As a criminal offense, arson is often allegedly committed by people who are attempting to commit insurance fraud or willfully damage the property (and possibly endanger the safety) of another party. One group of people that is frequently prosecuted for alleged arson offenses in Texas is minors.
On February 13, the Austin American-Statesman reported that a Pflugerville High School student was charged with first-degree arson after a fire caused an evacuation of the school. District officials told the Statesman that Pflugerville police investigated an object that was set on fire in the restroom.
In November 2016, the Statesman reported that a 17-year-old student at Vista Ridge High School in Cedar Park was charged with arson after allegedly trying to set fire to a school bathroom. The alleged offender was also charged in an unrelated case with theft and possession of drug paraphernalia.
While arson cases involved alleged offenders who are minors are usually prosecuted in the juvenile court, arson offenses that involve bodily injury or death can be subject to determinate sentencing in Texas. Under a determinate sentence, a juvenile is committed to the Texas Juvenile Justice Department (TJJD) until their 19th birthday and then his or her case is transferred to the Texas Department of Criminal Justice (TDCJ) for the remainder of the punishment.
Georgetown Juvenile Arson Lawyer
Arson is always a felony offense in Texas. The grade of the felony charge is determined by other factors relating to the alleged offense.
Arson is a state jail felony punishable by up to two years in state jail and/or a fine of up to $10,000 if an alleged offender recklessly starts a fire or causes an explosion while manufacturing or attempting to manufacture a controlled substance and the fire or explosion damages any building, habitation, or vehicle. It is also a state jail felony if the alleged offender intentionally starts a fire or causes an explosion that recklessly damages or destroys a building belonging to another or recklessly causes another person to suffer bodily injury or death.
Alleged offenders can be charged with third-degree felony offense punishable by up to 10 years in prison and/or fines of up to $10,000 if they recklessly start a fire or cause an explosion while manufacturing or attempting to manufacture a controlled substance and the fire or explosion results in any person suffering bodily injury or death. Texas Penal Code § 28.02 makes arson a second-degree felony punishable by up to 20 years in prison and/or fines of up to $10,000 when an alleged offender starts a fire, regardless of whether the fire continues after ignition, or causes an explosion with intent to destroy or damage any vegetation, fence, or structure on open-space land, or any building, habitation, or vehicle:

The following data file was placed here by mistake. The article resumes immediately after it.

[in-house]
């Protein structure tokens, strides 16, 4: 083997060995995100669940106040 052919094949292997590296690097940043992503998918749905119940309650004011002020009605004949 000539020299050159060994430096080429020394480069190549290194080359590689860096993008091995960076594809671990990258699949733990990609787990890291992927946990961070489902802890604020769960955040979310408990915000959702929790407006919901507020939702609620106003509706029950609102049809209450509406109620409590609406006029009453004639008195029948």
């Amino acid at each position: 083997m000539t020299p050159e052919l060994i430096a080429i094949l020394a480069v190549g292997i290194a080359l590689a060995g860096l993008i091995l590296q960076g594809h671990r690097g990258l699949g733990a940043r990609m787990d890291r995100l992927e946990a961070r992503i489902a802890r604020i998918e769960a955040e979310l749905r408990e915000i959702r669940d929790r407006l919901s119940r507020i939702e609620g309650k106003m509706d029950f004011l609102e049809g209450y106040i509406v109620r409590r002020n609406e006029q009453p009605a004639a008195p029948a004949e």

- knowing that it is within the limits of an incorporated city or town;
- knowing that it is insured against damage or destruction;
- knowing that it is subject to a mortgage or other security interest;
- knowing that it is located on property belonging to another;
- knowing that it has located within it property belonging to another; or
- when the person is reckless about whether the burning or explosion will endanger the life of some individual or the safety of the property of another.
Arson in such cases can become a first-degree felony offense punishable by up to 99 years or life in prison and/or fines of up to $10,000 when an alleged offense results in bodily injury or death being suffered by any person or the property intended to be damaged or destroyed by the alleged offender was a habitation or a place of assembly or worship.
Many minors who are accused of arson did not appreciate the severity of the crime they allegedly committed. Georgetown criminal defense attorney Michael J. Price understands the profound implications that a criminal conviction can have on the life of a teenager, and he works tirelessly to help alleged juvenile offenders achieve the most favorable outcomes to their cases that result in the fewest possible penalties.